The Board of the Texas Windstorm Insurance Association (TWIA) has voted to adopt a multi-model view of risk for 2022, with its newly derived 1-in-100 year probable maximum loss driving a decision to secure a roughly $2.04 billion tower of reinsurance and catastrophe bonds for 2022.
TWIA’s Board met yesterday to discuss the Association’s approach to catastrophe risk modelling, the resultant probable maximum loss, and with these decisions set to inform its reinsurance and catastrophe bond purchases for the coming hurricane season.
TWIA is typically out in the market by April 1st, so at this meeting its Board needed to provide a decision that would support it securing sufficient claims paying capacity for the coming 2022 treaty year.
The risk transfer and reinsurance budget had been set at the same level as 2021, at $102.6 million, but given the way reinsurance rates have moved and the fact TWIA’s exposure has increased in the last year, the Board were realistic in acknowledging that securing their necessary reinsurance and cat bonds within that budget is going to be a particular challenge for its new reinsurance broker Gallagher Re.
TWIA had changed up its service providers for 2022, with insurance and reinsurance broker Aon now delivering catastrophe risk modelling support, while Gallagher Re is broking reinsurance and its capital markets unit Gallagher Securities arm providing cat bond services.
The first decision taken, on the catastrophe modelling approach, resulted in the TWIA Board voting to utilise an equal blend of four models, from RMS, Verisk (AIR), CoreLogic and Aon’s own Impact Forecasting.
Alongside this, the Board adopted a motion to utilise the near term assumption view of risk when deriving a 1-in-100 year probable maximum loss figure to base their risk transfer purchases on.
Importantly, inflationary factors are top of mind for the TWIA Board and also feature in their assumptions on reinsurance buying.
Because of this, the Board also decided to include loss adjustment expenses (LAE) within their PML figure for 2022.
As a result, the 1-in-100 year PML, based on aggregate exceedance probability, includes a 15% weighting for LAE and using the new expanded model blend, comes out at $4.2363 billion for 2022.
The Board then moved on to discuss TWIA’s reinsurance and catastrophe bond needs for 2022.
TWIA will have $900 million of multi-year catastrophe bond protection still in-force through this renewal, from its $400 million Alamo Re II Pte. Ltd. (Series 2020-1) catastrophe bond and $500 million Alamo Re Ltd. (Series 2021-1) catastrophe bond.
But the $200 million of Alamo Re Ltd. (Series 2019-1) cat bonds mature this year and so will need replacing in some form, while TWIA’s $830 million of traditional reinsurance will also need renewing, again in whatever form is most cost-effective.
TWIA expects to lift the reinsurance attachment point to $2.2 billion this year, adding $100 million through some new funding for its Catastrophe Reserve Trust Fund (CRTF) that sits at the bottom of the tower.
The image below shows TWIA’s projected reinsurance tower for 2022 before yesterday’s Board meeting, hence the CRTF hasn’t been doubled at the bottom and the attachment is shown lower as a result.
But with TWIA now planning to try and stretch its budget, or increase its budget, to secure coverage up to $4.2363 billion for 2022, the Association needs to have $2.0363 billion of reinsurance and cat bonds, excess the $2.2 billion attachment.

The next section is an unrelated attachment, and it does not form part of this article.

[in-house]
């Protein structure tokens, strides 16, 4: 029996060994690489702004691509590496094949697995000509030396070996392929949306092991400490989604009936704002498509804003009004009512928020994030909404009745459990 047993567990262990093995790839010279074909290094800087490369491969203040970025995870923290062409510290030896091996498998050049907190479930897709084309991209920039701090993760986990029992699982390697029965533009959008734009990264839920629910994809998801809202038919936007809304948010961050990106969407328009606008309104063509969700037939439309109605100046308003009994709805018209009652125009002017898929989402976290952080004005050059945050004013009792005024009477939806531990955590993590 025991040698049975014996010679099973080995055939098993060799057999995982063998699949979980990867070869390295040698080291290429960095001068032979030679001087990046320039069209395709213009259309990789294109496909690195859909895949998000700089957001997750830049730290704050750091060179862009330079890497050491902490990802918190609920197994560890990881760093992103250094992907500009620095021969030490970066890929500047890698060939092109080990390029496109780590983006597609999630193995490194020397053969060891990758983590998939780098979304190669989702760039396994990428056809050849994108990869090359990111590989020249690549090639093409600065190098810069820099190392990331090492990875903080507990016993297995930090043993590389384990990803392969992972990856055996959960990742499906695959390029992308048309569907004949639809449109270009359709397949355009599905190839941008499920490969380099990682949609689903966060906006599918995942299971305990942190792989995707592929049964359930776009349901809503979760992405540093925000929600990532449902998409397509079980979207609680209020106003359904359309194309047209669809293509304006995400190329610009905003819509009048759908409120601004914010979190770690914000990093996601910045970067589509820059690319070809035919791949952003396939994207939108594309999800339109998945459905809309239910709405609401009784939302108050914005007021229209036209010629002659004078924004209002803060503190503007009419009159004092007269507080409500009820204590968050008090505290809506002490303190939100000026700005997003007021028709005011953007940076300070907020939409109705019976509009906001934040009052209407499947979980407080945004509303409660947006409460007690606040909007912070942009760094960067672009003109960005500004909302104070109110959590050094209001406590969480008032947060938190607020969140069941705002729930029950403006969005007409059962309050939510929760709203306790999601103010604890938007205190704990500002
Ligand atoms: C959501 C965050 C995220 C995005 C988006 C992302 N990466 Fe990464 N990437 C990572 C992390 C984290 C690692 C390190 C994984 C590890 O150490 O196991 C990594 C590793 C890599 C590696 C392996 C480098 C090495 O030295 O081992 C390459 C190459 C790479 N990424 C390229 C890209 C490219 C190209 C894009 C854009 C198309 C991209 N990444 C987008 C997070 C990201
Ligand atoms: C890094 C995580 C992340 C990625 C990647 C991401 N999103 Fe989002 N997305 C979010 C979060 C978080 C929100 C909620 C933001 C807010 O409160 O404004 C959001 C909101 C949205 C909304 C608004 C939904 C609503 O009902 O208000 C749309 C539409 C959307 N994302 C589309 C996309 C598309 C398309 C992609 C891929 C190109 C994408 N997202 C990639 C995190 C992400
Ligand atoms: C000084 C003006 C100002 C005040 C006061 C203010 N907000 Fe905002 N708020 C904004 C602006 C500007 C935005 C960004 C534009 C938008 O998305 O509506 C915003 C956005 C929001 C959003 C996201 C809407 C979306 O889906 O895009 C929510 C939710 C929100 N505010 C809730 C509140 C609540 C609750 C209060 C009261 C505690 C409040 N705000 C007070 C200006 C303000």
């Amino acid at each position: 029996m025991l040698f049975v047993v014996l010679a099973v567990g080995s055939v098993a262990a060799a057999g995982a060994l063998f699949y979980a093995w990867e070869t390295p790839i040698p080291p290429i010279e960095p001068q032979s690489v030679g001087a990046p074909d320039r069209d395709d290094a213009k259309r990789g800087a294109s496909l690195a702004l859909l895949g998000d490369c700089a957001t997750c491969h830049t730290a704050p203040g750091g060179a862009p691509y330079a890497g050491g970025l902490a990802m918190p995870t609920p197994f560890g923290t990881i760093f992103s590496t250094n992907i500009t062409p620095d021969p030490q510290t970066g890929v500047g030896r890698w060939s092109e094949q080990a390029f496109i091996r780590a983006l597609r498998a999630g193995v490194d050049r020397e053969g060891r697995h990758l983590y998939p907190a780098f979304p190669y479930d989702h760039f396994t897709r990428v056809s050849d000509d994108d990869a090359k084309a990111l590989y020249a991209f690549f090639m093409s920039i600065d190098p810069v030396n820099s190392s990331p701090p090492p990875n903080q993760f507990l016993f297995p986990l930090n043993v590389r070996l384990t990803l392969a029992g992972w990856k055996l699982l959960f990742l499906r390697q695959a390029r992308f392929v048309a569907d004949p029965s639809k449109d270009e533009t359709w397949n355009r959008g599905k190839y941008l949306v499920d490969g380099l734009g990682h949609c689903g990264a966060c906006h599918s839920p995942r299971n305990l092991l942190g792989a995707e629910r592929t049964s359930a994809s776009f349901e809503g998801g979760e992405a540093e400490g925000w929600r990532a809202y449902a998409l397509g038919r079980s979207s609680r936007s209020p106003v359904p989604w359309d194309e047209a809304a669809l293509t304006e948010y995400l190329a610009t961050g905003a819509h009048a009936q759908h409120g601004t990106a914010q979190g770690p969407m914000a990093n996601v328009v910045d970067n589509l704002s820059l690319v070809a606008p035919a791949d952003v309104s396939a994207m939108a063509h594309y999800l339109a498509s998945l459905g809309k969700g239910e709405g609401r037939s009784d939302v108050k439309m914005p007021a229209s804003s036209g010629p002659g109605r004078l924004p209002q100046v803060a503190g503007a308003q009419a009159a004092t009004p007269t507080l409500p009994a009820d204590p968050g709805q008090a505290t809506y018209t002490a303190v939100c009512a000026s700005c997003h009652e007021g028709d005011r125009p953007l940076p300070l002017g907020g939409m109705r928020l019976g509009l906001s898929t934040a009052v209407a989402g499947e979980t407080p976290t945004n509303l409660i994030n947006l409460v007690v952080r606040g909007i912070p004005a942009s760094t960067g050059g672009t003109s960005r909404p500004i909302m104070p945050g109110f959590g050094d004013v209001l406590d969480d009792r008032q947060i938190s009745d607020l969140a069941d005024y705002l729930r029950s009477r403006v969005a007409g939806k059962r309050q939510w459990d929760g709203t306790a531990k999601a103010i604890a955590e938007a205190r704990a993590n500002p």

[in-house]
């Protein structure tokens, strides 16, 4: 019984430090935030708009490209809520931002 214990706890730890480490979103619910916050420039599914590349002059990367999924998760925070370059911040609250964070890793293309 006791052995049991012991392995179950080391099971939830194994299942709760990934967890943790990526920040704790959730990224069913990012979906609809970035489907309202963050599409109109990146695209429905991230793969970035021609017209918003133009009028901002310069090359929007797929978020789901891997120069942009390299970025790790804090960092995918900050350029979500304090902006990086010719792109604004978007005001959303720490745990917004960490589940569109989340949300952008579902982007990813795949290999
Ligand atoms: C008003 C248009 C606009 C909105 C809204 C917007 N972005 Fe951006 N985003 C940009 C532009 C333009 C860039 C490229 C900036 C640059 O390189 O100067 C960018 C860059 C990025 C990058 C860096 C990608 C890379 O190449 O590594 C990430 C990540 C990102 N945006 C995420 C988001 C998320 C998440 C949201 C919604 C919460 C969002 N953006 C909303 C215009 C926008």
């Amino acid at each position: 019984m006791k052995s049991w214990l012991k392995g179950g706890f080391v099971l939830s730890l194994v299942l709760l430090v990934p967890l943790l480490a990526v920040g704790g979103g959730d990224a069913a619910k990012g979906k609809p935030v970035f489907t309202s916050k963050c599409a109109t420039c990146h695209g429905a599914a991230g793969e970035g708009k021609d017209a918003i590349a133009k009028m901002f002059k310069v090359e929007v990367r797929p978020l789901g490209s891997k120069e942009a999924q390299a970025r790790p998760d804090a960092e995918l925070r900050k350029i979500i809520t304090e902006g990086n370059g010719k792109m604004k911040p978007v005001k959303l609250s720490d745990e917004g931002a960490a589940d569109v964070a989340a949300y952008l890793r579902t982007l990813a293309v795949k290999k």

That means, taking off the $900 million of in-force cat bonds, TWIA needs to procure new reinsurance and cat bonds totalling $1.1363 billion, or thereabouts, for 2022.
With the catastrophe bond market competing with traditional reinsurance and providing cost-effective coverage in a hardening market, it would not be surprising to see TWIA more than replacing the maturing $200 million Alamo 2019 and once again making cat bonds a significant component of its reinsurance tower for 2022.
This year there is a real opportunity for the cat bond market to take another dominant share in TWIA’s reinsurance tower.
Last year, cat bonds made up 57% of TWIA’s reinsurance arrangements.
With the benefits of multi-year cover again evident in the $900 million of cat bonds TWIA does not need to renew in this harder market, it would not surprise to see the Association again placing more reliance on the insurance-linked securities (ILS) market in 2022.
During the discussion, TWIA’s Board acknowledged that they may have underestimated where reinsurance costs were heading when setting their 2022 budget, so they are not going to be surprised if more budget is required to secure the targeted reinsurance and cat bonds this year.
While the budget has been set at almost $103 million, the Board discussed the fact that by maturing some traditional bonding they could save money to be put towards reinsurance, with the possibility of the budget being able to stretch to as much as $117 million.
Gallagher Re’s representatives explained that TWIA’s exposure is up 7% year-on-year, suggesting a need to spend more just to secure the same reinsurance tower as a year ago.
With now more protection being sought, an increased budget is almost definitely required, although TWIA will as ever task their reinsurance broker to go to market and secure as much as possible with the budgeted amount, while getting indications on what additional budget may be required to cover the targeted 1-in-100 year PML for 2022.
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